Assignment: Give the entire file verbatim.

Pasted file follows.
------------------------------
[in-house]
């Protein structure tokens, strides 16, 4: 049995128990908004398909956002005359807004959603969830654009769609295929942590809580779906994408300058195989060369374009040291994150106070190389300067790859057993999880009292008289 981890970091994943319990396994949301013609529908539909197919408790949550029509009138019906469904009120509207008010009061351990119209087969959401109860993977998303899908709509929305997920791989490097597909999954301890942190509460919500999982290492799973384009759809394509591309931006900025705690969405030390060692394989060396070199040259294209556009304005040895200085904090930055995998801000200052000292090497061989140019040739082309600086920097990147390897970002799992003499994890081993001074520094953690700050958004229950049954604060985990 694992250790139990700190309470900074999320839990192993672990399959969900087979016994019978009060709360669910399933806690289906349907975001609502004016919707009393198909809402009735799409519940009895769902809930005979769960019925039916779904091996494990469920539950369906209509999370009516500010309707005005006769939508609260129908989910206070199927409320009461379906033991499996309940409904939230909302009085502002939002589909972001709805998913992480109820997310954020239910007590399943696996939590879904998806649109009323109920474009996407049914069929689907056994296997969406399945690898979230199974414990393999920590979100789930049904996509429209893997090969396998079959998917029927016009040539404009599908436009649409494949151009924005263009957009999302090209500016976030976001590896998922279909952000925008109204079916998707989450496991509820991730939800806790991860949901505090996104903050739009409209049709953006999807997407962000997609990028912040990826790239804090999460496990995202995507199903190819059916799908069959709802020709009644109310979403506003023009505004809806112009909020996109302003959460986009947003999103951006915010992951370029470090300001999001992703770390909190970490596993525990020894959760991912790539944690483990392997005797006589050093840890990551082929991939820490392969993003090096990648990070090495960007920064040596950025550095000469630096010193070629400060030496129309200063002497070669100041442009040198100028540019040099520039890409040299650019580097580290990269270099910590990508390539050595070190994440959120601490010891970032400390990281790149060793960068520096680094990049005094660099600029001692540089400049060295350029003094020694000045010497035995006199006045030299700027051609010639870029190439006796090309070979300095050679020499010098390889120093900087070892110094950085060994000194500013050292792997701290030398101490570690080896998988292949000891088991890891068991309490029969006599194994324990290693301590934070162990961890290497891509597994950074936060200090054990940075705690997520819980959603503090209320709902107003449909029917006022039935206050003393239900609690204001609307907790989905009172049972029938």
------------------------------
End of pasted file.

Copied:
[in-house]
């Protein structure tokens, strides 16, 4: 049995128990908004398909956002005359807004959603969830654009769609295929942590809580779906994408300058195989060369374009040291994150106070190389300067790859057993999880009292008289 981890970091994943319990396994949301013609529908539909197919408790949550029509009138019906469904009120509207008010009061351990119209087969959401109860993977998303899908709509929305997920791989490097597909999954301890942190509460919500999982290492799973384009759809394509591309931006900025705690969405030390060692394989060396070199040259294209556009304005040895200085904090930055995998801000200052000292090497061989140019040739082309600086920097990147390897970002799992003499994890081993001074520094953690700050958004229950049954604060985990 694992250790139990700190309470900074999320839990192993672990399959969900087979016994019978009060709360669910399933806690289906349907975001609502004016919707009393198909809402009735799409519940009895769902809930005979769960019925039916779904091996494990469920539950369906209509999370009516500010309707005005006769939508609260129908989910206070199927409320009461379906033991499996309940409904939230909302009085502002939002589909972001709805998913992480109820997310954020239910007590399943696996939590879904998806649109009323109920474009996407049914069929689907056994296997969406399945690898979230199974414990393999920590979100789930049904996509429209893997090969396998079959998917029927016009040539404009599908436009649409494949151009924005263009957009999302090209500016976030976001590896998922279909952000925008109204079916998707989450496991509820991730939800806790991860949901505090996104903050739009409209049709953006999807997407962000997609990028912040990826790239804090999460496990995202995507199903190819059916799908069959709802020709009644109310979403506003023009505004809806112009909020996109302003959460986009947003999103951006915010992951370029470090300001999001992703770390909190970490596993525990020894959760991912790539944690483990392997005797006589050093840890990551082929991939820490392969993003090096990648990070090495960007920064040596950025550095000469630096010193070629400060030496129309200063002497070669100041442009040198100028540019040099520039890409040299650019580097580290990269270099910590990508390539050595070190994440959120601490010891970032400390990281790149060793960068520096680094990049005094660099600029001692540089400049060295350029003094020694000045010497035995006199006045030299700027051609010639870029190439006796090309070979300095050679020499010098390889120093900087070892110094950085060994000194500013050292792997701290030398101490570690080896998988292949000891088991890891068991309490029969006599194994324990290693301590934070162990961890290497891509597994950074936060200090054990940075705690997520819980959603503090209320709902107003449909029917006022039935206050003393239900609690204001609307907790989905009172049972029938």